Last month I explored my feelings about the decision of married women to change their last names. It resulted in quite a lively discussion with many readers weighing in through comments and the survey. We heard from different cultures, different generations and of course, heard lots of differing opinions. As promised, I’m sharing the results of that survey among some of my favourite comments.
- Of the women who responded to the poll, 63% changed or plan to change their name. Over half of those women said it didn’t even cross their minds to keep their names or they thought it was best for a family.
- 10% of the women hyphenated their last names or were still undecided.
- 27% of the women polled said they did not, or will not change their last names. Half of these women said they were keeping their last name because they were too attached to change it. One-quarter of the non-changers kept their names because they were “too lazy” or didn’t like the sounds of their partner’s name, and the remainders thought the practise was sexist.
The results of my informal survey actually fell in the same distribution as a much larger survey conducted in 2011. Generally, about two-thirds of North American women still prefer to change their names. A connection to the personal identity one feels with their name and the professional reasons for keeping one’s name were the most cited reasons for not changing to your partner’s name.
Some of my favourite comments from your responses to my post included:
“I took my husband’s last name but i added it to my three names because, the way I saw it, marrying him added something to my life and who I am. It didn’t replace who I was and it didn’t trump the me i had been for twenty-three years.”
“In my family it’s not a question of “will you change your name” but “WHY would you change your name?” I have always been very impressed by my mom who didn’t change her name in 1975, when it was still very much expected. And as for your children having a different last name, I can honestly say that it made absolutely no difference in my life, we don’t live in the 1800s, we introduce people by their first names now.”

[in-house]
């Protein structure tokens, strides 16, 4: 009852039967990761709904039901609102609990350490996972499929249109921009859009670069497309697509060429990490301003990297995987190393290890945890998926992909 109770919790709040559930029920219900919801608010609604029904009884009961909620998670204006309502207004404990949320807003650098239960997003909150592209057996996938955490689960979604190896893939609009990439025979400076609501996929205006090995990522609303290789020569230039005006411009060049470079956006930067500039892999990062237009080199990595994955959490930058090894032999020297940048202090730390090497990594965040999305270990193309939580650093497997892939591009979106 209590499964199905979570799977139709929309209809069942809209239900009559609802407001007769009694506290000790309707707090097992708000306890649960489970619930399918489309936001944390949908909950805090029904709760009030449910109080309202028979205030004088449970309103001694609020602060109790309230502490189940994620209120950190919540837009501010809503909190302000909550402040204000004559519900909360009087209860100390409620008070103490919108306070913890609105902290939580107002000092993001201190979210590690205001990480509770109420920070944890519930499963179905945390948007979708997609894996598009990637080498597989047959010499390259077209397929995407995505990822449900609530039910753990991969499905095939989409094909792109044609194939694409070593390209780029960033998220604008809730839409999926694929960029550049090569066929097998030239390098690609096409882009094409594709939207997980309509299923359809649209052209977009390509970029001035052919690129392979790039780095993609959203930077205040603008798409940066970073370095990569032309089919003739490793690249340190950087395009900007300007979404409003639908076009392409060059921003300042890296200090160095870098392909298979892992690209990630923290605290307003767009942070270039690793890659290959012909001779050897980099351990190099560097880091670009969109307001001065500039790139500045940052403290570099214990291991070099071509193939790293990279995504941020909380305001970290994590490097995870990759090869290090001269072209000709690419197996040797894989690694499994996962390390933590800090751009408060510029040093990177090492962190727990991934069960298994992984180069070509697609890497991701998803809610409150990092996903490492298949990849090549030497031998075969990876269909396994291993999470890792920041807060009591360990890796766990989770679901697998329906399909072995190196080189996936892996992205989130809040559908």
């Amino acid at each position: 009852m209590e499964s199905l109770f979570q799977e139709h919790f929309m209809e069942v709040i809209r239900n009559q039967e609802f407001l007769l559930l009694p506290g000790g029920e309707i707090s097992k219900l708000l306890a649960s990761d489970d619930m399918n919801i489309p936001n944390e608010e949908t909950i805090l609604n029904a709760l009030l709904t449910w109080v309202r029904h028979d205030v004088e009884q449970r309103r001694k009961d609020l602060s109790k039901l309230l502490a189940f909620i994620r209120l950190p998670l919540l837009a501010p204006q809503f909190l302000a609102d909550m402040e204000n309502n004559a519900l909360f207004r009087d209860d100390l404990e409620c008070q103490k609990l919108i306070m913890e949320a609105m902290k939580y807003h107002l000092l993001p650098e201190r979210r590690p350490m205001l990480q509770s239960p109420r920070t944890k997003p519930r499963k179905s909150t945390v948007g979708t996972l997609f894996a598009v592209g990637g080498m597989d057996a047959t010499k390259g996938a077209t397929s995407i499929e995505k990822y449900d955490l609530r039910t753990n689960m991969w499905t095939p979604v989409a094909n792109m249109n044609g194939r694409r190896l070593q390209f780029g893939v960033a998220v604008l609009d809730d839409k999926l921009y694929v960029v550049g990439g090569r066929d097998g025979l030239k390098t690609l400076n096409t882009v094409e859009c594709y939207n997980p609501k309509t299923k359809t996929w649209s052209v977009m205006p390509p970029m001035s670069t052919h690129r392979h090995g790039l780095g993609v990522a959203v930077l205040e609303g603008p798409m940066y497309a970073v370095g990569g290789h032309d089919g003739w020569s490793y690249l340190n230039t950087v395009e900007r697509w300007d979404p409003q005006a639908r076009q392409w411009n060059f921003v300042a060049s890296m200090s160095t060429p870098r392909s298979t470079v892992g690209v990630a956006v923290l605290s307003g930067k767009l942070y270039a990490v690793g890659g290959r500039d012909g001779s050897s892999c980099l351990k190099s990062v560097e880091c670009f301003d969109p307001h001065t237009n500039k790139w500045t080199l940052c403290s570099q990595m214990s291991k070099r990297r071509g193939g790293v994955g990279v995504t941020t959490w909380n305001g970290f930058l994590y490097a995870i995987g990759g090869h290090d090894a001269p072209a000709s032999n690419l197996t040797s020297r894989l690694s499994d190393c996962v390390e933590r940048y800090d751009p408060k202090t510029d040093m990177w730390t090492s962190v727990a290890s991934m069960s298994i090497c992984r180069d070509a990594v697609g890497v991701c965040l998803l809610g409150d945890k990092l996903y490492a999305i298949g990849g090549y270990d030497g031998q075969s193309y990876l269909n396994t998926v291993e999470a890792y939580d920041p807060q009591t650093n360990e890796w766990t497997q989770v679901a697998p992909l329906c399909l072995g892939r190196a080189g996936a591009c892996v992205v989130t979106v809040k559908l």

“I was personally one of those who dreamed of getting married just so I COULD get rid of my last name. It’s not horrible, but I did get made fun of enough to scar me for life. Now I like to say that God was exercising his sense of humor when He matched me with someone with the most generic last name in the country. I love being Mrs. Smith.”
“I was honored to be able to take the hubs last name as my own because not only did it symbolize our union but it provided me with a connection to the hubs father who died two years before mine. That being said, it was just as important and meaningful to me to keep my last name so that I always have that link to my family and of course my dad. I made my maiden name my middle name and took my husbands last name as my last name.”
“I could not answer your poll because my answer was not an option! When we got married my husband decided to take my name. Where we’re from it is not that unusual though the norm would still be to have the woman change her name. For me that was never an option as my surname is unique, which is quite useful in these days of globalization and internet. As it is a very unusual surname it has also been an important part of me growing up and I identify very much with the name as you also did, very often people would just refer to me by my last name – so how could I change that? My husband is a progressive guy (I would not have married him otherwise) and he likes my name also so decided that he changes his surname.”
“There are many reasons pro and con to change your name. Unfortunately one of the biggest reasons people change is to have children that have the same name as you, which really takes a lot of the decision out of your hands. Some couples choose to both hyphenate thereby taking on two new “identities”. Whatever your choice is talk it out with your fiance/husband and come to a decision that you both are most comfortable with!”
“What’s the difference, my dad’s name or my husband’s name? Personally, I think it would be cool to make a new name when you get married, to represent your new oneness. What would you think of Duivtin? Or Marteyn?”
“Here in Switzerland, you have four options of name change when you get married, but keeping just your maiden name is NOT an option unless your husband takes your name, too. Made the decision very simple for me!”
“In the Netherlands, no citizen is allowed to lose or change their birth name, unless under very specific circumstances (of which marriage is not one).”
It was such a relief to realize that other women felt this was a big decision to make as well, not just a “given.” I feel more at peace with my decision to just add his name, without taking mine away. Thank you to all the readers and contributors on this topic, I think it will help many other young millennial women explore this decision.
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If you liked this post, you may also want to check out another naming issue in my marriage: What’s in a Name (or, the Tale of Three Howards)